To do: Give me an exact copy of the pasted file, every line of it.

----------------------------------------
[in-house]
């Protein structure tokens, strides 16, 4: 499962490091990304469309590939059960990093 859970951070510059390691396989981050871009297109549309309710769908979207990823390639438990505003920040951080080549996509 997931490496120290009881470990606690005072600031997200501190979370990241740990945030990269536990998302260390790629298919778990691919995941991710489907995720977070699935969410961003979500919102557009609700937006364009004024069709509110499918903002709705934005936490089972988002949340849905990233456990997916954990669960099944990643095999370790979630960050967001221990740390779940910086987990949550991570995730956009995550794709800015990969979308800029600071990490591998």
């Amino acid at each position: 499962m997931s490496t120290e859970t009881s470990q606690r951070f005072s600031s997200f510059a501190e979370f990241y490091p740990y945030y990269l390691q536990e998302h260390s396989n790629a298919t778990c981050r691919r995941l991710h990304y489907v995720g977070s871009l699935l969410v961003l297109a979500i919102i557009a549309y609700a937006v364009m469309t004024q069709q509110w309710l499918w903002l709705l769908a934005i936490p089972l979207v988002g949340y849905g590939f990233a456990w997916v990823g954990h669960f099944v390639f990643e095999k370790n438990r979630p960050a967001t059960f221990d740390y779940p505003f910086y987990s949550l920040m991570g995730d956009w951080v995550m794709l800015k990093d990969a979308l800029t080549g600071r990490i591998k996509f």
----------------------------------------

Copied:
[in-house]
């Protein structure tokens, strides 16, 4: 499962490091990304469309590939059960990093 859970951070510059390691396989981050871009297109549309309710769908979207990823390639438990505003920040951080080549996509 997931490496120290009881470990606690005072600031997200501190979370990241740990945030990269536990998302260390790629298919778990691919995941991710489907995720977070699935969410961003979500919102557009609700937006364009004024069709509110499918903002709705934005936490089972988002949340849905990233456990997916954990669960099944990643095999370790979630960050967001221990740390779940910086987990949550991570995730956009995550794709800015990969979308800029600071990490591998």
């Amino acid at each position: 499962m997931s490496t120290e859970t009881s470990q606690r951070f005072s600031s997200f510059a501190e979370f990241y490091p740990y945030y990269l390691q536990e998302h260390s396989n790629a298919t778990c981050r691919r995941l991710h990304y489907v995720g977070s871009l699935l969410v961003l297109a979500i919102i557009a549309y609700a937006v364009m469309t004024q069709q509110w309710l499918w903002l709705l769908a934005i936490p089972l979207v988002g949340y849905g590939f990233a456990w997916v990823g954990h669960f099944v390639f990643e095999k370790n438990r979630p960050a967001t059960f221990d740390y779940p505003f910086y987990s949550l920040m991570g995730d956009w951080v995550m794709l800015k990093d990969a979308l800029t080549g600071r990490i591998k996509f």